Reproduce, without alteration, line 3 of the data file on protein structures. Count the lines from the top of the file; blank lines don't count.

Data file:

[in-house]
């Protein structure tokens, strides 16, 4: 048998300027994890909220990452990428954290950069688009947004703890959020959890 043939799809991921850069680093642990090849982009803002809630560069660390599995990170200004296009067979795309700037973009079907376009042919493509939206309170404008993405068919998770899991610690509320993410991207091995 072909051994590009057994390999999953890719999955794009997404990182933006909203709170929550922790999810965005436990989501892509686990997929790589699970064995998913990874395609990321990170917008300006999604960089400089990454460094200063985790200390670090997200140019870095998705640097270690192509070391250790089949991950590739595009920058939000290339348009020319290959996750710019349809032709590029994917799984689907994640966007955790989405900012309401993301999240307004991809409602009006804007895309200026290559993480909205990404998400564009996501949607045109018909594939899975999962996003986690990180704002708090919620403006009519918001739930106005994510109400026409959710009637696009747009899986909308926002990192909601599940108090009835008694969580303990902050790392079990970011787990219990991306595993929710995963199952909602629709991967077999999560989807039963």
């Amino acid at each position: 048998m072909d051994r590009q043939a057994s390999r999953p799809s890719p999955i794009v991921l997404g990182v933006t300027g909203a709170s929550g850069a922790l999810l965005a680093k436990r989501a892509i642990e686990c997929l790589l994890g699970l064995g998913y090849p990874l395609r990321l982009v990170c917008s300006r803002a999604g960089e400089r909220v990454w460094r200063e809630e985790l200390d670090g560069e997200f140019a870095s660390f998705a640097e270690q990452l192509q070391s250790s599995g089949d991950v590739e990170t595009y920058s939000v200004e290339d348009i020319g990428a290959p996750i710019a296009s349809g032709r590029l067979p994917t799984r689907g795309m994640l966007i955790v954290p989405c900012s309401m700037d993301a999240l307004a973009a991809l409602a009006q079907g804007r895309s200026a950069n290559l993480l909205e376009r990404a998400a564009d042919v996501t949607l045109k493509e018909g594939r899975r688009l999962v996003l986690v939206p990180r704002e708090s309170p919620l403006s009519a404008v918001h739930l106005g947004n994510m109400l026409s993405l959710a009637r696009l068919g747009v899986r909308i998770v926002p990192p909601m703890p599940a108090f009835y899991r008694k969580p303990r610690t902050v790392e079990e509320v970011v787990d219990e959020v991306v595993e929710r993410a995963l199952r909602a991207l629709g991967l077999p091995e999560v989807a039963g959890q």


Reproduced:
């Amino acid at each position: 048998m072909d051994r590009q043939a057994s390999r999953p799809s890719p999955i794009v991921l997404g990182v933006t300027g909203a709170s929550g850069a922790l999810l965005a680093k436990r989501a892509i642990e686990c997929l790589l994890g699970l064995g998913y090849p990874l395609r990321l982009v990170c917008s300006r803002a999604g960089e400089r909220v990454w460094r200063e809630e985790l200390d670090g560069e997200f140019a870095s660390f998705a640097e270690q990452l192509q070391s250790s599995g089949d991950v590739e990170t595009y920058s939000v200004e290339d348009i020319g990428a290959p996750i710019a296009s349809g032709r590029l067979p994917t799984r689907g795309m994640l966007i955790v954290p989405c900012s309401m700037d993301a999240l307004a973009a991809l409602a009006q079907g804007r895309s200026a950069n290559l993480l909205e376009r990404a998400a564009d042919v996501t949607l045109k493509e018909g594939r899975r688009l999962v996003l986690v939206p990180r704002e708090s309170p919620l403006s009519a404008v918001h739930l106005g947004n994510m109400l026409s993405l959710a009637r696009l068919g747009v899986r909308i998770v926002p990192p909601m703890p599940a108090f009835y899991r008694k969580p303990r610690t902050v790392e079990e509320v970011v787990d219990e959020v991306v595993e929710r993410a995963l199952r909602a991207l629709g991967l077999p091995e999560v989807a039963g959890q």